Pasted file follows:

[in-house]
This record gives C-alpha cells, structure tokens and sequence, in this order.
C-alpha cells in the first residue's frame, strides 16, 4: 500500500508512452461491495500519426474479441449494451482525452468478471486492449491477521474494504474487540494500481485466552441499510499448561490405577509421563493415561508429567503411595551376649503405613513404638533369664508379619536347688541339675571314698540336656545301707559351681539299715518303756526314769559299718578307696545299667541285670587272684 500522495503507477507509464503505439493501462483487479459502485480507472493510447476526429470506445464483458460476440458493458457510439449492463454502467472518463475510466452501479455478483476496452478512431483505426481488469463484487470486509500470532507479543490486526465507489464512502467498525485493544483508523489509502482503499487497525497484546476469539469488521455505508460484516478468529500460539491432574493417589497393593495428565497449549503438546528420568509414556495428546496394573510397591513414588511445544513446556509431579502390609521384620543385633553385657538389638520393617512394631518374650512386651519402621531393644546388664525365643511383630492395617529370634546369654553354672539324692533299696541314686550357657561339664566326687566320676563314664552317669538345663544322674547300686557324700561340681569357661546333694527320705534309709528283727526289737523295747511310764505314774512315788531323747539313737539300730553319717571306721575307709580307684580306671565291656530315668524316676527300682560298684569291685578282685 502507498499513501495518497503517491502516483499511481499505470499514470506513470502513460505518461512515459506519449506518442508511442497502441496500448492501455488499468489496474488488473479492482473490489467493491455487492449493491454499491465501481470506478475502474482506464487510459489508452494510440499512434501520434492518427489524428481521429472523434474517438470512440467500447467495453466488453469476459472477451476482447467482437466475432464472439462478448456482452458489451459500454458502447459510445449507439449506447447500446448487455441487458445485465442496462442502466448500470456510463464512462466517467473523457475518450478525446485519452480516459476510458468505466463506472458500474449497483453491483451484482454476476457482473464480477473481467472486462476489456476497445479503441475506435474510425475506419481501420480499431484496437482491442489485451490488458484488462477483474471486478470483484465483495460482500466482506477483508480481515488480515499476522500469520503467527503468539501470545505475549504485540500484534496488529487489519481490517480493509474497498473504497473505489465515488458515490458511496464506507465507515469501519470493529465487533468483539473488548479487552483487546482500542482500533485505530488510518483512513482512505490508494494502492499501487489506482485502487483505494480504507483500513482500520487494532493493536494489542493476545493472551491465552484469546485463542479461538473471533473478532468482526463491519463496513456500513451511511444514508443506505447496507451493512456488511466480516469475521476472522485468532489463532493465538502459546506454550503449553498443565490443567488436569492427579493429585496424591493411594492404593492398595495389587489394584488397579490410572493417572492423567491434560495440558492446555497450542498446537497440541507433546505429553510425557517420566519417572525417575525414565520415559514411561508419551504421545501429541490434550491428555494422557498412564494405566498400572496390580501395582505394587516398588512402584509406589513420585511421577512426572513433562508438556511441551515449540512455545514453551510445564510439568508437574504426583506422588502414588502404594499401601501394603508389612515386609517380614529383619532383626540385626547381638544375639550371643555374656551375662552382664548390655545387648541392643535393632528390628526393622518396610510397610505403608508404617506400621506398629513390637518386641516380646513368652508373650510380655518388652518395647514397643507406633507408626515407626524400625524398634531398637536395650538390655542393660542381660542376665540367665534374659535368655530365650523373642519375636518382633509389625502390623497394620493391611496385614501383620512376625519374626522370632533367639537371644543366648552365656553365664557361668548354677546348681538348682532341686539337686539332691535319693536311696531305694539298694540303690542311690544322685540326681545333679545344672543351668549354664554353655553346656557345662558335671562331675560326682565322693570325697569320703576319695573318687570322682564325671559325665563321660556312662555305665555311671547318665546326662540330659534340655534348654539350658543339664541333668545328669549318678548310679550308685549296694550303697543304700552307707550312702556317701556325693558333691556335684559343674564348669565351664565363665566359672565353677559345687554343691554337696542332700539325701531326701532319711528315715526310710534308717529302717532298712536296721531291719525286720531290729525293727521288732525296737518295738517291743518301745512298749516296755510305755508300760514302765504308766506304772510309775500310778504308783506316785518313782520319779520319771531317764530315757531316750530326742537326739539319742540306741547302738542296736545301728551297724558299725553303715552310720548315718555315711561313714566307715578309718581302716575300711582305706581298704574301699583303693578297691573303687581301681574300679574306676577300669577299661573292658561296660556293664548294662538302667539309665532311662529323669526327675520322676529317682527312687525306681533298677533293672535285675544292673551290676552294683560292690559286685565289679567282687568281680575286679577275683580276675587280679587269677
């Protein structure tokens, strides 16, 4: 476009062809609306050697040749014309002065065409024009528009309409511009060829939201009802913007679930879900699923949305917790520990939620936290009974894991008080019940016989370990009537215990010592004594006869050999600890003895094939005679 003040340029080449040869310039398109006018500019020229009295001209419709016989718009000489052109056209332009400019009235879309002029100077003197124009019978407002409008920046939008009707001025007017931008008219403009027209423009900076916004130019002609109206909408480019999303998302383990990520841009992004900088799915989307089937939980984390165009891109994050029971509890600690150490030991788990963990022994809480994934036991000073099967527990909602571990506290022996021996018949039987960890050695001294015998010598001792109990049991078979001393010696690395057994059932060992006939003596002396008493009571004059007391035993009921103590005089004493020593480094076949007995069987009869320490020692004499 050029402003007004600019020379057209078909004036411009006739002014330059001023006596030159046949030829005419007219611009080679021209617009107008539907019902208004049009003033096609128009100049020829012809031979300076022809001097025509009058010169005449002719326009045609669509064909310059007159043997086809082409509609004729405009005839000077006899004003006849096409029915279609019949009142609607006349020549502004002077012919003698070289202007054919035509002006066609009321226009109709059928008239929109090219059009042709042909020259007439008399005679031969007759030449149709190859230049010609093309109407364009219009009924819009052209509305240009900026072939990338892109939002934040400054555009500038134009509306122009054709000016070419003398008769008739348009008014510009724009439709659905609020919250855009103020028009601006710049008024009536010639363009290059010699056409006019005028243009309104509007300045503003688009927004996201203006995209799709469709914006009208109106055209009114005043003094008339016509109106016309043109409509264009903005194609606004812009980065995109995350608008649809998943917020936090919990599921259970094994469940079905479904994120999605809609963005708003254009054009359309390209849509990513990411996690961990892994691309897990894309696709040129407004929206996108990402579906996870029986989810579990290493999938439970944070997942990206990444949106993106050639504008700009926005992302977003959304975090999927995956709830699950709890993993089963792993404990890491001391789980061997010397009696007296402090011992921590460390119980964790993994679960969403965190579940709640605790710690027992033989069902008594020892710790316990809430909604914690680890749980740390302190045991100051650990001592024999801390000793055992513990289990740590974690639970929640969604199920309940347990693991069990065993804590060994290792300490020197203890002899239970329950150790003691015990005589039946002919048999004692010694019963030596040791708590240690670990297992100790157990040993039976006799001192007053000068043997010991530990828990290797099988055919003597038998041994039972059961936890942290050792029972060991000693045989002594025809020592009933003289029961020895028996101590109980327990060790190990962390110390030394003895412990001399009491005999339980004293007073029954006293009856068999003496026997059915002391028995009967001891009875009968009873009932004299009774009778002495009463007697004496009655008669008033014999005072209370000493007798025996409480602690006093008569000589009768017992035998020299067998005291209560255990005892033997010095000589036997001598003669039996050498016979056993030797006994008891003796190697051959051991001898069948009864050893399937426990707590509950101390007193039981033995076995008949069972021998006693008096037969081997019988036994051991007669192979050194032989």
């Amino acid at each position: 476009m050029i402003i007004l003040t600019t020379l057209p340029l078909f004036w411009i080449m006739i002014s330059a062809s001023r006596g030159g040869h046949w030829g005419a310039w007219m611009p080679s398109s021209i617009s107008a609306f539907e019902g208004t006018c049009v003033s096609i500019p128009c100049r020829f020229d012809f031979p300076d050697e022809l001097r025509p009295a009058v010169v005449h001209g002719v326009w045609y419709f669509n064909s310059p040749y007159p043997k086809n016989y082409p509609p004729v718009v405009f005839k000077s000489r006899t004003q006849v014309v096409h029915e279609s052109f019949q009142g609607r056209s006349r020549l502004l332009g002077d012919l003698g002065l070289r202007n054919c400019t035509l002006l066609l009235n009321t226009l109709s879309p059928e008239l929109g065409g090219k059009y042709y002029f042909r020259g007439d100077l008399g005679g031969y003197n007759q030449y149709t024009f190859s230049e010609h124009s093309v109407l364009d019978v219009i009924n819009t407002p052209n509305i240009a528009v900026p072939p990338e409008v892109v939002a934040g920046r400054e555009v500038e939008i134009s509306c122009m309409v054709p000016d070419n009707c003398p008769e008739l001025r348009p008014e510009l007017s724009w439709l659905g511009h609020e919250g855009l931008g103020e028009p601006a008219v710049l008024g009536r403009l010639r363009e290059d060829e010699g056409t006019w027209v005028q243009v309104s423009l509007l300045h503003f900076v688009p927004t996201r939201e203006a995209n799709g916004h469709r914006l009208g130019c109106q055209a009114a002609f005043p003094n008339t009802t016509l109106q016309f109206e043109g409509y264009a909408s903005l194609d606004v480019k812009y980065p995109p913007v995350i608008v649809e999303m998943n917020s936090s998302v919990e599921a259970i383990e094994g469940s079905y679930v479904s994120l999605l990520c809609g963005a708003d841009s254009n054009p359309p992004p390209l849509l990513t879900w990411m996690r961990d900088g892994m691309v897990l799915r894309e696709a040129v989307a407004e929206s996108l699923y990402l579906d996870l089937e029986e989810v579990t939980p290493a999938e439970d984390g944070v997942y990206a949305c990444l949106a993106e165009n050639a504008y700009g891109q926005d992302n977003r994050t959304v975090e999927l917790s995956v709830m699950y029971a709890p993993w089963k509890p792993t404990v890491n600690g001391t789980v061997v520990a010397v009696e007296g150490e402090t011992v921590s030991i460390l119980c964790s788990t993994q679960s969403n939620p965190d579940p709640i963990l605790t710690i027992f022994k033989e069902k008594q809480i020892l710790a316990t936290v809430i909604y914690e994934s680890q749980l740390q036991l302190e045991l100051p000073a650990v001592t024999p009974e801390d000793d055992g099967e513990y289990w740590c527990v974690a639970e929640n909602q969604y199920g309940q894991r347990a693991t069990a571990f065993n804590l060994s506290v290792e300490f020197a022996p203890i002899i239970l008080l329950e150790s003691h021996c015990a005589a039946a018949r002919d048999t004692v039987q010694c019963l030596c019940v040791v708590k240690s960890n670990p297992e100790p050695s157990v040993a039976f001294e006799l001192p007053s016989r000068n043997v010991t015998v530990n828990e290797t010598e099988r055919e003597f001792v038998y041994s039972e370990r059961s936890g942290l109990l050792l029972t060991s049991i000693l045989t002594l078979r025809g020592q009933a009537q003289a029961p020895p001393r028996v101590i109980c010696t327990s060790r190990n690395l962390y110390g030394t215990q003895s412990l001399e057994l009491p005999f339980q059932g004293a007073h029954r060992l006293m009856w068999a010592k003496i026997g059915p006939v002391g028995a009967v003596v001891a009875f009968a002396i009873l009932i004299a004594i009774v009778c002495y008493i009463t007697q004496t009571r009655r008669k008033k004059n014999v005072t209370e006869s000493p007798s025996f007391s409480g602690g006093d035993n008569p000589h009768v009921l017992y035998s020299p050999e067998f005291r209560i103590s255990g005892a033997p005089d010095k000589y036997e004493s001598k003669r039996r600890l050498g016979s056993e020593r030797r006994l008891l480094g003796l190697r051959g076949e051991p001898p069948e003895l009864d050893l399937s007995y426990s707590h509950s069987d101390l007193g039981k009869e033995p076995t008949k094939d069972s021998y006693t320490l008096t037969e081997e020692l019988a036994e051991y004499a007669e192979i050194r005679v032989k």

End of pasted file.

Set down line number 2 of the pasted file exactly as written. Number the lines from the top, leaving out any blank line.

This record gives C-alpha cells, structure tokens and sequence, in this order.